March 9 2014 Latest news:
By Lauren Rogers
Friday, January 17, 2014
An alien race invading earth to harvest humans, people being eaten and schoolchildren fighting to save the planet...
The blood-pumping plot of Michelle Howes’ first published novel is a long way from her day job as a school lunchtime supervisor, but that is exactly when the idea struck.
“I was standing in the playground one lunchtime, and I’ve no idea why, but I imagined a spaceship coming over and sucking everyone up,” said Michelle, who grew up in Caister.
“I never really know where these ideas come from - maybe it’s because we live quite near the East Midlands airport and we get planes flying overhead.
“Sometimes it’s just an image, but that image can stick. And once the seed is planted, it won’t go away; it niggles and so you go back to it.”
Former Caister Primary and Caister High student Michelle, moved away from the coast a few years ago and now lives in East Leake in Nottinghamshire with husband, Glen, and children, Pippa, 11, and Alex, 13.
“Another main theme of the book is looking at our attitudes to food,” said Michelle.
“We look upon a lot of animals as food we farm, but what if someone looked at us like that. What if we were treated like cattle. It changes the way you think about food and where it comes from.”
Feed tells the story two 14-year-olds who must stop an invading alien race from harvesting humans for food.
“Taken, frozen and eaten – this is the fate facing the human race from enemy invaders”, declares the chilling blurb.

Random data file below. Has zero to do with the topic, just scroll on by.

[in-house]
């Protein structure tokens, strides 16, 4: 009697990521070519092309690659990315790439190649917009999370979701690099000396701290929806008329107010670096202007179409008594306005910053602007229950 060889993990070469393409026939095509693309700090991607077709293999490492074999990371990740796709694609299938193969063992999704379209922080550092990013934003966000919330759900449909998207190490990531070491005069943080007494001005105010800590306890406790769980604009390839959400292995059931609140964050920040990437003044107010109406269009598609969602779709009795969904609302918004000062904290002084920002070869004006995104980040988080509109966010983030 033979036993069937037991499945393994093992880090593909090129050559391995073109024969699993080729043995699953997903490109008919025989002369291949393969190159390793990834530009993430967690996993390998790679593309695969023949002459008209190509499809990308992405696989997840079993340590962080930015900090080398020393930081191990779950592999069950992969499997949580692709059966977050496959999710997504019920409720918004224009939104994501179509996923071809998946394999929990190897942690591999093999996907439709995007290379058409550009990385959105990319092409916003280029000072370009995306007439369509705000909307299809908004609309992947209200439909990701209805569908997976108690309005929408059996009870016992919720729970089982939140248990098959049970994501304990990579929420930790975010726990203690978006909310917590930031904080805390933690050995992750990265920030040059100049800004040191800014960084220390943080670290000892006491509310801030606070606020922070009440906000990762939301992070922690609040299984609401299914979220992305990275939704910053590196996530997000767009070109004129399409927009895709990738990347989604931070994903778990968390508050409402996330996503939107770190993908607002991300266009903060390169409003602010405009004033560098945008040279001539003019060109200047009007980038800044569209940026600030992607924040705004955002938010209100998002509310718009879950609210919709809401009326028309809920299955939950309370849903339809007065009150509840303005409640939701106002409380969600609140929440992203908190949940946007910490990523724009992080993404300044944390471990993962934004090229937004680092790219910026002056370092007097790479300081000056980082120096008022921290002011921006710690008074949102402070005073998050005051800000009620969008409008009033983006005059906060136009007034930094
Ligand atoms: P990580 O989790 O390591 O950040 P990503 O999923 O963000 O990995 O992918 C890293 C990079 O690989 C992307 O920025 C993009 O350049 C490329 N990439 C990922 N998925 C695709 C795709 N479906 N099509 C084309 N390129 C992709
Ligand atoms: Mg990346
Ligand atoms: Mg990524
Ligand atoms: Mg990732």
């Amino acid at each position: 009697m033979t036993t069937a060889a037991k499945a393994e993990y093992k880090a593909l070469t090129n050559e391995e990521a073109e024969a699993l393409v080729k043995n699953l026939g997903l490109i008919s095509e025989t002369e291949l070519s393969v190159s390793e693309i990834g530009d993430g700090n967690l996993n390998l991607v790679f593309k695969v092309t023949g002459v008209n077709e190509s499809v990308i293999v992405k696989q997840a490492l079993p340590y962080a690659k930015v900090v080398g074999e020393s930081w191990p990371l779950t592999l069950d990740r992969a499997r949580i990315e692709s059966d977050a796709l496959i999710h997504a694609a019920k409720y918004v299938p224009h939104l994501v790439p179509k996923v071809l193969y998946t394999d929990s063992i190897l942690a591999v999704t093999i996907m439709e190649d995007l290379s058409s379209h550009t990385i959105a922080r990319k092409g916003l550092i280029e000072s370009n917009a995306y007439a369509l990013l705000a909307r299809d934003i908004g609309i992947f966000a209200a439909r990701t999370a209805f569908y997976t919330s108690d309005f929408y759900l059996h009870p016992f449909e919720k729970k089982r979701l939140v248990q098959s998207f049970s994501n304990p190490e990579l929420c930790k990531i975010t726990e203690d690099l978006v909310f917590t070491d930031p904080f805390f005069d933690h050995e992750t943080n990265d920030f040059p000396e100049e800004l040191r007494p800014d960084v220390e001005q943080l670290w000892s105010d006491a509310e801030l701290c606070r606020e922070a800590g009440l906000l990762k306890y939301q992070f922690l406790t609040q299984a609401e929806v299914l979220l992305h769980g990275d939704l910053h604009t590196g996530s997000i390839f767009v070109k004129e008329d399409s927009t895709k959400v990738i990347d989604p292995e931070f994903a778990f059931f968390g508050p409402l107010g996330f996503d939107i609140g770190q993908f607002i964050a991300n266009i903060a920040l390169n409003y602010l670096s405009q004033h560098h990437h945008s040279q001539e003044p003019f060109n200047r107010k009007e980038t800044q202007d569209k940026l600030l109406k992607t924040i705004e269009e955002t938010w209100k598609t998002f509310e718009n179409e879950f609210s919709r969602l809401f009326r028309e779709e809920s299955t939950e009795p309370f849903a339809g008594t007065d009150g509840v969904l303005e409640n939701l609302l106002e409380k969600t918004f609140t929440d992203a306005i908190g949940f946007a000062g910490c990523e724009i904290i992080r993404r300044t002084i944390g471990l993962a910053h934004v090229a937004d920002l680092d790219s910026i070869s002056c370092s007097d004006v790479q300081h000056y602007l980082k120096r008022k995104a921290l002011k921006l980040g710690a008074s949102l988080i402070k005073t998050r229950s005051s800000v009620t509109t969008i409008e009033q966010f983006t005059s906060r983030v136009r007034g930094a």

It is Michelle’s first book to be published, but by no means her first story.
“I’ve been writing since I was a child and I’ve been writing stories on and off for a while now, but this is my first to be published so it is very exciting,” said the 43-year-old.
“It’s very difficult these days with so many people writing. The chance of getting published is narrow.”
But her advice to anyone with a burning desire to write a book?
“Go for it, keep trying,” she said. “I went to a writers’ conference in Winchester where I had a one-to-one with a publisher, just 15 minutes. But he said he liked it and wanted to see more. We kept in contact and it went from there. I was very lucky.
“It is hard when you get rejected, it can knock you right back. And I don’t have a particuarly thick skin. I think I heard there is a two per cent chance of getting published and they are tough odds.
“But the one thing I would say to others who are trying is don’t give up trying to get published. If you keep going, there is always a chance.”
Feed, described as Alien meets Independence Day for a Charlie Higson readership, is published by Chicken House and is out now, priced £6.99 (ISBN 978-1-908435-96-5).